A Philosopher's Blog

Rockets & Retaliation

Posted in Ethics, Politics by Michael LaBossiere on December 31, 2008

While the Russians have claimed that Hamas is willing to talk peace, rockets continue to rain down on Israel.

On the face of it, firing rockets into populated areas seems like a clearly immoral action. However, I have had enough debates about such matters to know that some people regard such tactics as morally acceptable. Outside of academic types, clearly the people who are involved with firing the rockets find their behavior acceptable. Either that or they are somehow overcoming any moral reluctance they might feel. It is worth considering what arguments might be used to morally justify such acts.

One main argument is that the rockets are being fired in retaliation for Israeli wrong doings. As such, the rockets are intended as punishment. In general, punishing people for their misdeeds is morally acceptable and can be argued for in terms of deterrence and retribution (see John Locke’s arguments as good examples of this).

To counter this, punishment is something that should be directed at the guilty party and not randomly inflicted. After all, to punish the innocent would simply be to commit a crime against them and would not be an act of justice.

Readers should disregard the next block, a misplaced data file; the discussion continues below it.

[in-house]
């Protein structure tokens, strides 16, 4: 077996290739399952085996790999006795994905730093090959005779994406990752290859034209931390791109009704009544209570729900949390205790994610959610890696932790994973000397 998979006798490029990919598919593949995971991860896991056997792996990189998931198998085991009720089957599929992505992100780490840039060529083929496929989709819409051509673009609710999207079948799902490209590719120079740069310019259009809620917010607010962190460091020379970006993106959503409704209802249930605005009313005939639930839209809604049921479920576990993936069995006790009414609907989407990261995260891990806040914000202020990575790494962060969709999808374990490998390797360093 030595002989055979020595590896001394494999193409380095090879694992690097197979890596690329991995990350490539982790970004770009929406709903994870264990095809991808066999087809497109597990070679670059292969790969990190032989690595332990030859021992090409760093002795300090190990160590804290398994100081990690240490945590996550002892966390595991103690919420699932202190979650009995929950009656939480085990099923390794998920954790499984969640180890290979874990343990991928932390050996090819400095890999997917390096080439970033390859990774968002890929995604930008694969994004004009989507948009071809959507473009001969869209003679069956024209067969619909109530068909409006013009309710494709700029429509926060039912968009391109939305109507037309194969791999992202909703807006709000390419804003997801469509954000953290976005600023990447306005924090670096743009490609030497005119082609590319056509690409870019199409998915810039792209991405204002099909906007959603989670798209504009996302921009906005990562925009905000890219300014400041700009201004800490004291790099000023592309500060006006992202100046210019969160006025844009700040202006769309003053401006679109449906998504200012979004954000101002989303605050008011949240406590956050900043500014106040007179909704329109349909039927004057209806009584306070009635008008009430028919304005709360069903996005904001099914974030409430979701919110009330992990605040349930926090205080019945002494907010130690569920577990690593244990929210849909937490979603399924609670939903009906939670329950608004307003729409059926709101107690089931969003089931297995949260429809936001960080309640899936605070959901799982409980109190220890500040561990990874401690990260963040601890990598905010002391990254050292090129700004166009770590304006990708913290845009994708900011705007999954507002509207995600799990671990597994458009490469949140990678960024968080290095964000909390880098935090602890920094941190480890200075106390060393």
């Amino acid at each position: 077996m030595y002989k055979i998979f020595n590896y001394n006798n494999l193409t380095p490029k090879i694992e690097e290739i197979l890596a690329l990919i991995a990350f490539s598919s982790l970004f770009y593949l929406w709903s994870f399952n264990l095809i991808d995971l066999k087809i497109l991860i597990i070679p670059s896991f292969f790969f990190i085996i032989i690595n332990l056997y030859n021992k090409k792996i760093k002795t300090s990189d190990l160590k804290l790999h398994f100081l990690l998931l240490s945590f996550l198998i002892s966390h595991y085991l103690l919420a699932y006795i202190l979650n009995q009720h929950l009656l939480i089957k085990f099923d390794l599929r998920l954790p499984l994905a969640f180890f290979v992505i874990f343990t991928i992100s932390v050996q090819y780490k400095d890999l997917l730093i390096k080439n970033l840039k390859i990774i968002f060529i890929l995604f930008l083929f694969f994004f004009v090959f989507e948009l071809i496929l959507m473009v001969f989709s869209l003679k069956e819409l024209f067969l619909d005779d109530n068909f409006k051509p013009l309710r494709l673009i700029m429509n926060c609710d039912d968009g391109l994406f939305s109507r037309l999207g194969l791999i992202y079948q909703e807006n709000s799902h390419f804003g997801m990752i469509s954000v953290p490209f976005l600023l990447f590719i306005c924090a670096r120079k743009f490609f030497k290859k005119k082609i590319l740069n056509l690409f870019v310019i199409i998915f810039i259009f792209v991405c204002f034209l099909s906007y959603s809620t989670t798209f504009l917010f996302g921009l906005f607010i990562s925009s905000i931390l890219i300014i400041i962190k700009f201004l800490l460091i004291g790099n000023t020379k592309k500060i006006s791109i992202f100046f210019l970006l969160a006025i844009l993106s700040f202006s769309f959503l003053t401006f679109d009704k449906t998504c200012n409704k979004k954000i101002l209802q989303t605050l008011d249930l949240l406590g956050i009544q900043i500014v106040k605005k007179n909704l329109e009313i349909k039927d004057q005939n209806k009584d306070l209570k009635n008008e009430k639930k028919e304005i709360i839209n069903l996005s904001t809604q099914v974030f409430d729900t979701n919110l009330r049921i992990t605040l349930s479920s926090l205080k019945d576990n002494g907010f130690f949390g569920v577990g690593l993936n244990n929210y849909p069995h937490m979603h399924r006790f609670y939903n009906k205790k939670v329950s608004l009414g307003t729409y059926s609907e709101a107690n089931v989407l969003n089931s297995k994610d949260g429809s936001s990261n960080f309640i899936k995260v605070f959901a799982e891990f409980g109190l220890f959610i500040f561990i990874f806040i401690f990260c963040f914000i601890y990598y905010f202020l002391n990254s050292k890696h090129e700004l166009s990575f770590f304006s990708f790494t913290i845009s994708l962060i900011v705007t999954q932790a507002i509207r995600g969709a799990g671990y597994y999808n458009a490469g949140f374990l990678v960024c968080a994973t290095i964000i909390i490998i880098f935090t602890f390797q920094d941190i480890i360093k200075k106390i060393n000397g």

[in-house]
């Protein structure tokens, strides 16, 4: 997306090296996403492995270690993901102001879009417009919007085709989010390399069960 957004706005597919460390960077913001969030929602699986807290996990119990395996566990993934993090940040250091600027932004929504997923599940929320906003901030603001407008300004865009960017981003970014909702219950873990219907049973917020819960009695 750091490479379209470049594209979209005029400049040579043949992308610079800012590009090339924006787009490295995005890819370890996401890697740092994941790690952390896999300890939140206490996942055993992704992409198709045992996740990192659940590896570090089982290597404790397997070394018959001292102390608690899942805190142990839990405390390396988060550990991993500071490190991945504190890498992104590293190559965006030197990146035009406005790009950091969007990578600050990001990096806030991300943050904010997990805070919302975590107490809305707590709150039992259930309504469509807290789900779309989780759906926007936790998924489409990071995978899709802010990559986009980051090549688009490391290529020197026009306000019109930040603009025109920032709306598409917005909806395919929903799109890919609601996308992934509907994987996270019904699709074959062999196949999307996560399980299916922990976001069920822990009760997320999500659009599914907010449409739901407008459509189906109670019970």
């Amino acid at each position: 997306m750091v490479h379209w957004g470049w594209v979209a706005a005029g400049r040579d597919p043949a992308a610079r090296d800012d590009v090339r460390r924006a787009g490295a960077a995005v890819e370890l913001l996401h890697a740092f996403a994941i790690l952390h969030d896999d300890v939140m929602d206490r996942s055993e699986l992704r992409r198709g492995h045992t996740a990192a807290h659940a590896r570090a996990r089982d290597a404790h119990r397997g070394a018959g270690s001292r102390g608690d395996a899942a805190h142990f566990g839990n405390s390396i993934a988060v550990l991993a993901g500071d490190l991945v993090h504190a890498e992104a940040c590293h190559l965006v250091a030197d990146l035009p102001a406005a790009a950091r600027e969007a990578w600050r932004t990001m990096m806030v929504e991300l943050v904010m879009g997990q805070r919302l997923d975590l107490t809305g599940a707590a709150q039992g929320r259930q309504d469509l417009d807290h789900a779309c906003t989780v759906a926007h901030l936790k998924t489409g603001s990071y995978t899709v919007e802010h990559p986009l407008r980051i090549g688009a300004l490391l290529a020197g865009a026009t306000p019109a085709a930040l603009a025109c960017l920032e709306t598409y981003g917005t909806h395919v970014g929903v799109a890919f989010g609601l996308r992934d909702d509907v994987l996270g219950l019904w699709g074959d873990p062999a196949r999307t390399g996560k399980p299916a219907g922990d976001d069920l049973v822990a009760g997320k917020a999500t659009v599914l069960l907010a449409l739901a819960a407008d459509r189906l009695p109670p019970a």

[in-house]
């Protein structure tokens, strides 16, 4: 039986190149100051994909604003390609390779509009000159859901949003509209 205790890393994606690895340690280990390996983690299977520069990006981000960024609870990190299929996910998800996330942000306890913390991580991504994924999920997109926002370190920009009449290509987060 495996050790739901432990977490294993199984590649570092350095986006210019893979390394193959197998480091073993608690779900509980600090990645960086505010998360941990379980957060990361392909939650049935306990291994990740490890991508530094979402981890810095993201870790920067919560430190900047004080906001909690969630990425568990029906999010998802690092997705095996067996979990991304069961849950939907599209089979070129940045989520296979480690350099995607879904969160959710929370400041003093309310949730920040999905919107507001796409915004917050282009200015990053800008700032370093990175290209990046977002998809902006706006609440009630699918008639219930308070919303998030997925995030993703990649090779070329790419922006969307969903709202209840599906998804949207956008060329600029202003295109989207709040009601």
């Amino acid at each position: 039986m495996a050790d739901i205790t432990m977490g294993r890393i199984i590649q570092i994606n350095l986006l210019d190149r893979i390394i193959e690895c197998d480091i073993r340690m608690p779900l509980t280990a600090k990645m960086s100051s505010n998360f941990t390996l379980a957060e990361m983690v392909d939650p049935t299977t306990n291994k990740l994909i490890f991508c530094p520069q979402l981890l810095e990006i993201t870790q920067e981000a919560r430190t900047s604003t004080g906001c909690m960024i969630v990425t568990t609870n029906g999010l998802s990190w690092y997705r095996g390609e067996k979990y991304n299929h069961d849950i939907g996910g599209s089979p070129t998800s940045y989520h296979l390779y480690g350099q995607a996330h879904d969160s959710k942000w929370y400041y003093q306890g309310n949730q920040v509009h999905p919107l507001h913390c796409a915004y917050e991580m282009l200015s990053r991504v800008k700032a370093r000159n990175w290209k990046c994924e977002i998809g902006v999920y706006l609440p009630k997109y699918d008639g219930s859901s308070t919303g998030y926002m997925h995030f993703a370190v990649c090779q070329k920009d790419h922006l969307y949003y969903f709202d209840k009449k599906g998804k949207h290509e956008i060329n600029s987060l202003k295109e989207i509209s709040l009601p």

It might be replied that the people hurt by the rockets are (usually) Israelis and hence they are not innocent. However, being and Israeli seems to be a rather weak basis for justifying such attacks. To use a analogy, imagine that professor Sally is fired from her job at Big University so that the university President can give her boyfriend Sally’s job. Now suppose that, in revenge, Sally started randomly slashing the tires of students’ cars because they happened to be students of the university. While the students are associated with Big U, they hardly deserve her wrath. Likewise for the innocent civilians.

It could be argued that being a citizen comes with moral accountability such that each citizen is responsible for all that his/her nation does. So, the rocket attacks would be justified retaliation provided they killed only Israeli citizens (or other “guilty” people).

In reply, while citizens (at least in democracies) do bear some responsibility for the actions of their nation, such random attacks fail to take into account important distinctions. To be specific, surely not every citizen bears the guilt of every misdeed (or perceived misdeed) of a nation. For example, a random rocket attack could kill an Israeli who has worked for the good of the people of Gaza or it could kill a child. Surely such people do not deserve death.

Obviously, it could be argued that collective guilt somehow overrides all other normally relevant aspects (such as past actions).  However, the burden of proof seems to be on those who would make this claim. On the face of it, such distinctions seem very important everywhere else. Why should this situation be different?

In light of these arguments, such random rocket attacks (and similar acts of terror) can not be justified as legitimate retaliation or punishment.

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7 Responses